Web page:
Private Objective-C Classes

Guides | Tutorial By 6 years ago

If you code precompiled libraries for people to use (frameworks, static libraries etc) you may want to hide your variables from the headers so other coders know as little about how your classes work as possible. It works similar to categorising a class and adding new methods, except you can also use new variables that only the implementation file (.m) knows about.

To do so, at the top of your .m file simply create a category with an empty category name, inside this @interface add your variables, used protocols, properties and private methods.

Here is what many classes look like.

//	SomeClass.h

@interface SomeClass : NSObject 
{
	CGFloat someVariable;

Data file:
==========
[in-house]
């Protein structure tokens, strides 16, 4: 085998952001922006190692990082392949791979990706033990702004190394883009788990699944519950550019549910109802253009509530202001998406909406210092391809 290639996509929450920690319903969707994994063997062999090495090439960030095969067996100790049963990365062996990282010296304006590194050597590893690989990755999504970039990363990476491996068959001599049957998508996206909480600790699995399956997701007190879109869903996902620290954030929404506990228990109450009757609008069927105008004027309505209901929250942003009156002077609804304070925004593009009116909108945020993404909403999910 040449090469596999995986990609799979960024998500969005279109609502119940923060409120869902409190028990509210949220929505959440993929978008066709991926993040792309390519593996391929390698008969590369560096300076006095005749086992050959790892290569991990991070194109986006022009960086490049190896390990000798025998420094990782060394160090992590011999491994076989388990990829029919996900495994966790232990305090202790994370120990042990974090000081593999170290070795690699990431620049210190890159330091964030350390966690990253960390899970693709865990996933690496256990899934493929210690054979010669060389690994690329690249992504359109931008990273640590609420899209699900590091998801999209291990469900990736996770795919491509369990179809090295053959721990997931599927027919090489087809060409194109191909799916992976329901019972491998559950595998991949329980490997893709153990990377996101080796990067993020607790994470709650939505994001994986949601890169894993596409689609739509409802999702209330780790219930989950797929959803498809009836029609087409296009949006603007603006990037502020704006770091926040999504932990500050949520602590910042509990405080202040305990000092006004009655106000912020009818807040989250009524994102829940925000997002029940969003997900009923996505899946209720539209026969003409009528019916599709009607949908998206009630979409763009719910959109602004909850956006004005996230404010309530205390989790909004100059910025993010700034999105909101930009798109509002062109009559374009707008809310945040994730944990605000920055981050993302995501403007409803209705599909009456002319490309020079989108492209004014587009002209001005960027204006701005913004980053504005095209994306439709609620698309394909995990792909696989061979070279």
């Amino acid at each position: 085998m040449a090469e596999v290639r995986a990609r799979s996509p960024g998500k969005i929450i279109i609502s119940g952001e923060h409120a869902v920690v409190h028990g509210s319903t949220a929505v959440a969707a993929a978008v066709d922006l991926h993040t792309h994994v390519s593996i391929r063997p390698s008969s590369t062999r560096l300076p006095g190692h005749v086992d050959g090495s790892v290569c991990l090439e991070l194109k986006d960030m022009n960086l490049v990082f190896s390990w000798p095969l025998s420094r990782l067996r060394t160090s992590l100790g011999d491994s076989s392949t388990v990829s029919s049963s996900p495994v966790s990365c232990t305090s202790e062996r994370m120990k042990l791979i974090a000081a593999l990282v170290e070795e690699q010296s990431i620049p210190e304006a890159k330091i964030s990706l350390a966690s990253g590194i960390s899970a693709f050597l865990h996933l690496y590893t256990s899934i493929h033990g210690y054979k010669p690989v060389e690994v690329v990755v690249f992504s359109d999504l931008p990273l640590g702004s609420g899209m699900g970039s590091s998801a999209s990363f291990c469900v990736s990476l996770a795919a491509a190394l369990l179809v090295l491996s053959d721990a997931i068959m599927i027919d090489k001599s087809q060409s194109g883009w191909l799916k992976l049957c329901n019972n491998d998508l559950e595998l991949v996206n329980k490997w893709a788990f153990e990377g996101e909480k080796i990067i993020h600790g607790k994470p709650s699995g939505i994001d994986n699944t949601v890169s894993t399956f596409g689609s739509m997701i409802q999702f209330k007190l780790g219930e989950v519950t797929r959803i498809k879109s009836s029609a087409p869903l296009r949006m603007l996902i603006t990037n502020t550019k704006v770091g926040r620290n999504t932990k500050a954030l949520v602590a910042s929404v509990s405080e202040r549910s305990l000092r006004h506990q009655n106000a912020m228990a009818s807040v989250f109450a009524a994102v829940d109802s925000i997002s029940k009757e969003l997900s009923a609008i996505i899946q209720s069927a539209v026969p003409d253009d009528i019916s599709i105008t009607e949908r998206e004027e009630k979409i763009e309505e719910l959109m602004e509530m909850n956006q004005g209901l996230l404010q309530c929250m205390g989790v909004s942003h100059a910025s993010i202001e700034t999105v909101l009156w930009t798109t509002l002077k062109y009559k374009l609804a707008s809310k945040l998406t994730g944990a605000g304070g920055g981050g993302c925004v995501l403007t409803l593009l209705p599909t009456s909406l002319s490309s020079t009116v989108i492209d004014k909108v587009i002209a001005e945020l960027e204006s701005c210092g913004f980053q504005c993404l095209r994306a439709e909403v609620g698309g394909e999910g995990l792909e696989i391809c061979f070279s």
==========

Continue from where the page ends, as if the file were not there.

NSString* someOtherVariable;
}

@property (nonatomic, assign) id someDelegate;

- (void) doSomething;
- (NSArray*) doSomethingSecret;

@end
//	SomeClass.m

#import "SomeClass.h"

@implementation SomeClass

@synthesize someDelegate;

- (void) doSomething
{
	
}

- (NSArray*) doSomethingSecret
{
	return nil;
}

@end

Just taking the .h into account you can get some understanding of what the class is doing, and what it stores.

Everything that other classes don’t need to know about can be easily moved to the .m, like so:

//	SomeClass.h

@interface SomeClass : NSObject

- (void) doSomething;

@end
//	SomeClass.m

#import "SomeClass.h"

@interface SomeClass () 
{
	CGFloat someVariable;
	NSString* someOtherVariable;
}

@property (nonatomic, assign) id someDelegate;

- (NSArray*) doSomethingSecret;

@end

@implementation SomeClass

@synthesize someDelegate;

- (void) doSomething
{
	
}

- (NSArray*) doSomethingSecret
{
	return nil;
}

@end

Now only one method is public.